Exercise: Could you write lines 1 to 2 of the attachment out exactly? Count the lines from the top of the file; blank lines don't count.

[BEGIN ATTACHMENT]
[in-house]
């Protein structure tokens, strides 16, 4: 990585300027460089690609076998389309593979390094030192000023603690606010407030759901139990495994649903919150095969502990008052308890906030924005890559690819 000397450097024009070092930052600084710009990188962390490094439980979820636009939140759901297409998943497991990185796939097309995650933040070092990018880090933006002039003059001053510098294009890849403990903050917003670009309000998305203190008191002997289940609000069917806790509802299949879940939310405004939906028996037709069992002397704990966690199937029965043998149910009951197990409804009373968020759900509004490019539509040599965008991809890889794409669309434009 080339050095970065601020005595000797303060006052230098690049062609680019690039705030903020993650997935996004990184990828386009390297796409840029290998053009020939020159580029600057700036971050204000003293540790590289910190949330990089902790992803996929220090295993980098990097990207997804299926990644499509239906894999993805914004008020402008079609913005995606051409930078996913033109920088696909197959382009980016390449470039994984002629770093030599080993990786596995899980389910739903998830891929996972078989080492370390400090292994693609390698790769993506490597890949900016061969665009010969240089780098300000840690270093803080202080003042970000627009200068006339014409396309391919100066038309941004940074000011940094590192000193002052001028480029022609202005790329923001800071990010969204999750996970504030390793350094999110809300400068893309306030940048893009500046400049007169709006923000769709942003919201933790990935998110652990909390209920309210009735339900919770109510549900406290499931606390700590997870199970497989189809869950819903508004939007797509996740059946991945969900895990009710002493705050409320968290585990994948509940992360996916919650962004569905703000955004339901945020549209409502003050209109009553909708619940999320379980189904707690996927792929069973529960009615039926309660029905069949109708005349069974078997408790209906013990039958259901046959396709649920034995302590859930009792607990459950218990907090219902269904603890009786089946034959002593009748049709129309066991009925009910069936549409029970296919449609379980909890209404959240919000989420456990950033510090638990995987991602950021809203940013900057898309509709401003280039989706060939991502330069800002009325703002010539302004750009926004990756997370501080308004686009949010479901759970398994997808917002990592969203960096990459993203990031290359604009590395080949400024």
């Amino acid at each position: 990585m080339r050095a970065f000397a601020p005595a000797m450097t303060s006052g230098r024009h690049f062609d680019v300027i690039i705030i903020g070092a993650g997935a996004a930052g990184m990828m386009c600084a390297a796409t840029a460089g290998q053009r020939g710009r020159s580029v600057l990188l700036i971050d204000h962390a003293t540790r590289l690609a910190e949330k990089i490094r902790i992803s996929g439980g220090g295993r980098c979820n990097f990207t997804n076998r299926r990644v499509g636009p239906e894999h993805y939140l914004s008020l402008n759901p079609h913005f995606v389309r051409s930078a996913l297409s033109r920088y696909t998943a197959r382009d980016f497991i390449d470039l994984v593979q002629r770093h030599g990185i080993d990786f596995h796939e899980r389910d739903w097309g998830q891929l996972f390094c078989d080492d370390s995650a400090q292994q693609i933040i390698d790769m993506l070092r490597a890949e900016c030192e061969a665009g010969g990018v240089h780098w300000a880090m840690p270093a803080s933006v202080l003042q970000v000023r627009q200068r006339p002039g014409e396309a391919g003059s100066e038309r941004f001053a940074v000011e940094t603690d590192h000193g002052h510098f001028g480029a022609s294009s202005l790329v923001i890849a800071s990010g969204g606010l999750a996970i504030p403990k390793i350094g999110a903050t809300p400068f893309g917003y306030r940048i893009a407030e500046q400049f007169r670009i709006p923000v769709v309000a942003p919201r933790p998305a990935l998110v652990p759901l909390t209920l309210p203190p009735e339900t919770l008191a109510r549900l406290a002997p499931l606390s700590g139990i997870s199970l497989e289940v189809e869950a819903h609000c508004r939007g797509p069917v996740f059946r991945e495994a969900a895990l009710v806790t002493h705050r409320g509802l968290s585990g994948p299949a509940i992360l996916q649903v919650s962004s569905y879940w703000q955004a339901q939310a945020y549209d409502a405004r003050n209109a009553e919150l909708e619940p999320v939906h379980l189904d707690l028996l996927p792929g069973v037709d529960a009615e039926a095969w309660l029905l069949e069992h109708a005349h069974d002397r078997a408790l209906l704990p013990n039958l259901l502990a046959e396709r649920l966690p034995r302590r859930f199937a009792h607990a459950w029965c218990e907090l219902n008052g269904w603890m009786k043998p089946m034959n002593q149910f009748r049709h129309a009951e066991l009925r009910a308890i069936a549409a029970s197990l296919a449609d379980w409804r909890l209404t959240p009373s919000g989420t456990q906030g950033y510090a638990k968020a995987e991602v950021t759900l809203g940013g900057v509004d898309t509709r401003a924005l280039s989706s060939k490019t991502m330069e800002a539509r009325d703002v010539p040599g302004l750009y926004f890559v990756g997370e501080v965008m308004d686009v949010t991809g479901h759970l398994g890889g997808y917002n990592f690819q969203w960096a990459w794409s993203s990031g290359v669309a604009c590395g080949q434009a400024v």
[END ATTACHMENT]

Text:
[in-house]
């Protein structure tokens, strides 16, 4: 990585300027460089690609076998389309593979390094030192000023603690606010407030759901139990495994649903919150095969502990008052308890906030924005890559690819 000397450097024009070092930052600084710009990188962390490094439980979820636009939140759901297409998943497991990185796939097309995650933040070092990018880090933006002039003059001053510098294009890849403990903050917003670009309000998305203190008191002997289940609000069917806790509802299949879940939310405004939906028996037709069992002397704990966690199937029965043998149910009951197990409804009373968020759900509004490019539509040599965008991809890889794409669309434009 080339050095970065601020005595000797303060006052230098690049062609680019690039705030903020993650997935996004990184990828386009390297796409840029290998053009020939020159580029600057700036971050204000003293540790590289910190949330990089902790992803996929220090295993980098990097990207997804299926990644499509239906894999993805914004008020402008079609913005995606051409930078996913033109920088696909197959382009980016390449470039994984002629770093030599080993990786596995899980389910739903998830891929996972078989080492370390400090292994693609390698790769993506490597890949900016061969665009010969240089780098300000840690270093803080202080003042970000627009200068006339014409396309391919100066038309941004940074000011940094590192000193002052001028480029022609202005790329923001800071990010969204999750996970504030390793350094999110809300400068893309306030940048893009500046400049007169709006923000769709942003919201933790990935998110652990909390209920309210009735339900919770109510549900406290499931606390700590997870199970497989189809869950819903508004939007797509996740059946991945969900895990009710002493705050409320968290585990994948509940992360996916919650962004569905703000955004339901945020549209409502003050209109009553909708619940999320379980189904707690996927792929069973529960009615039926309660029905069949109708005349069974078997408790209906013990039958259901046959396709649920034995302590859930009792607990459950218990907090219902269904603890009786089946034959002593009748049709129309066991009925009910069936549409029970296919449609379980909890209404959240919000989420456990950033510090638990995987991602950021809203940013900057898309509709401003280039989706060939991502330069800002009325703002010539302004750009926004990756997370501080308004686009949010479901759970398994997808917002990592969203960096990459993203990031290359604009590395080949400024």